You are hereForbes: HBGary CEO Also Suggested Tracking, Intimidating WikiLeaks’ Donors

Forbes: HBGary CEO Also Suggested Tracking, Intimidating WikiLeaks’ Donors

February 14, 2011- WikiLeaks and its inner circle of supporters may not have been the only targets of a group of security firms that offered to take on the secret-spilling site on behalf of Bank of America. In an email conversation, the head of one of those firms also suggested going after the thousands of individuals who have donated to the group.

Last week the loose hacker group Anonymous released a set of more than 40,000 emails from HBGary Federal, the security firm whose servers it hacked earlier this month. One of the files in those emails was a PowerPoint presentation that described “the WikiLeaks Threat,” created by a group of three security firms that suggested Nixonesque tactics for sabotaging the site on behalf of Bank of America, including spreading misinformation, launching cyberattacks against it, and pressuring journalists.

Over the weekend, the loose hacker group Anonymous published another 27,000 emails from HBGary Federal’s sister company HBGary, and also created a search engine for those documents on its WikiLeaks-like site,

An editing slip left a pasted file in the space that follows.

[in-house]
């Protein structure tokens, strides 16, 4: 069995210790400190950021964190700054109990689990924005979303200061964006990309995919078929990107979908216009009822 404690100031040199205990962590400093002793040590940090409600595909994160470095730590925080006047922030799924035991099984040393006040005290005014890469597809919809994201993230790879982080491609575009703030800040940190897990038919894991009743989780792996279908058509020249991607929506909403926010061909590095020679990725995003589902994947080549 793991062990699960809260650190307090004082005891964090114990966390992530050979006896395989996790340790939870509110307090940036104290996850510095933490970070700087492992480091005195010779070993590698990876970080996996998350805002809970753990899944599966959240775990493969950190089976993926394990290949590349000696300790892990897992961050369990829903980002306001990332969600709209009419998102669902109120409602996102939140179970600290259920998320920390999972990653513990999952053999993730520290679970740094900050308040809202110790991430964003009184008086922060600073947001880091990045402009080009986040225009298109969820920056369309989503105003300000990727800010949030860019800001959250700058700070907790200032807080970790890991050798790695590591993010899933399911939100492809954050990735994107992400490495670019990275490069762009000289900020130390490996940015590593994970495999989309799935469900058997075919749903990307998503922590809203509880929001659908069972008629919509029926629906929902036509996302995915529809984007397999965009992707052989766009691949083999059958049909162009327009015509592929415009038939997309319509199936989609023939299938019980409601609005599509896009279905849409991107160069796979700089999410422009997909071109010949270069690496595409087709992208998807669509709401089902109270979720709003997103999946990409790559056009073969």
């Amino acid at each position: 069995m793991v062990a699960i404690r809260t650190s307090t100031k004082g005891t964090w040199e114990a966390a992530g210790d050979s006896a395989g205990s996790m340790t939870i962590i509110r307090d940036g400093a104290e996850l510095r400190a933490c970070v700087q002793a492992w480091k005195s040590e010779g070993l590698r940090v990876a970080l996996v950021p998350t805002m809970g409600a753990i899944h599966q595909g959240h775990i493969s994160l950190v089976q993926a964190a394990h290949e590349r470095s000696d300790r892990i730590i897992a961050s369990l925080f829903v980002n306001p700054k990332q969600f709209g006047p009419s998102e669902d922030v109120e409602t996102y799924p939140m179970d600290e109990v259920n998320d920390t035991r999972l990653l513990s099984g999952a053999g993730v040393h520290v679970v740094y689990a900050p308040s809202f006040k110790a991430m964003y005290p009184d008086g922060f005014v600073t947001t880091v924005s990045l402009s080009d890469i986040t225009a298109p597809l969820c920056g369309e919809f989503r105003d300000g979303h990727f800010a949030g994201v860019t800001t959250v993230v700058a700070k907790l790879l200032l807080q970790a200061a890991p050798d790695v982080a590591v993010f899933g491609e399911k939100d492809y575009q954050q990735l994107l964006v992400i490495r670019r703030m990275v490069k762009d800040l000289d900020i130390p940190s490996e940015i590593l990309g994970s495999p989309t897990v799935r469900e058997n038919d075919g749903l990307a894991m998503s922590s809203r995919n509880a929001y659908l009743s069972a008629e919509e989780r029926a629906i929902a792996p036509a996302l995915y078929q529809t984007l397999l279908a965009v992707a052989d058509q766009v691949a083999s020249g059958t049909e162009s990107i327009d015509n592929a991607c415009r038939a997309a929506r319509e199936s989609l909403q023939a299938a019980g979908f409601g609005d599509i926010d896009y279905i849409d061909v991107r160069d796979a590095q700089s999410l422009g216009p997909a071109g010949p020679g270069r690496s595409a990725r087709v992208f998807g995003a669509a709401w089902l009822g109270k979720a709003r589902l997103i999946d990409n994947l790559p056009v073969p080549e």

A quick search of the company’s WikiLeaks-related conversations shows that Aaron Barr, the HBGary chief executive who first caught the attention of Anonymous by boasting that he’d penetrated the group and identified its leaders, also suggested other tactics against WikiLeaks that weren’t included in that PowerPoint: namely, tracking and intimidating anyone who had given money to WikiLeaks. The security firms “need to get people to understand that if they support the organization we will come after them,” he wrote in an email. “Transaction records are easily identifiable.”
WikiLeaks has had its funding sources limited since December, when PayPal, Visa, and MasterCard all stopped accepting payments to the group. The site still solicits donations, however, via mail and bank transfer. Though governments could likely subpoena banks or wire transfer companies for information about those transactions, it’s not clear how HBGary Federal’s Barr planned to intercept that information.

The emails also show that it was Barr who suggested pressuring journalist Glenn Greenwald, though Palantir, another firm working with HBGary Federal, quickly accepted that suggestion and added it to the PowerPoint presentation that the group was assembling.



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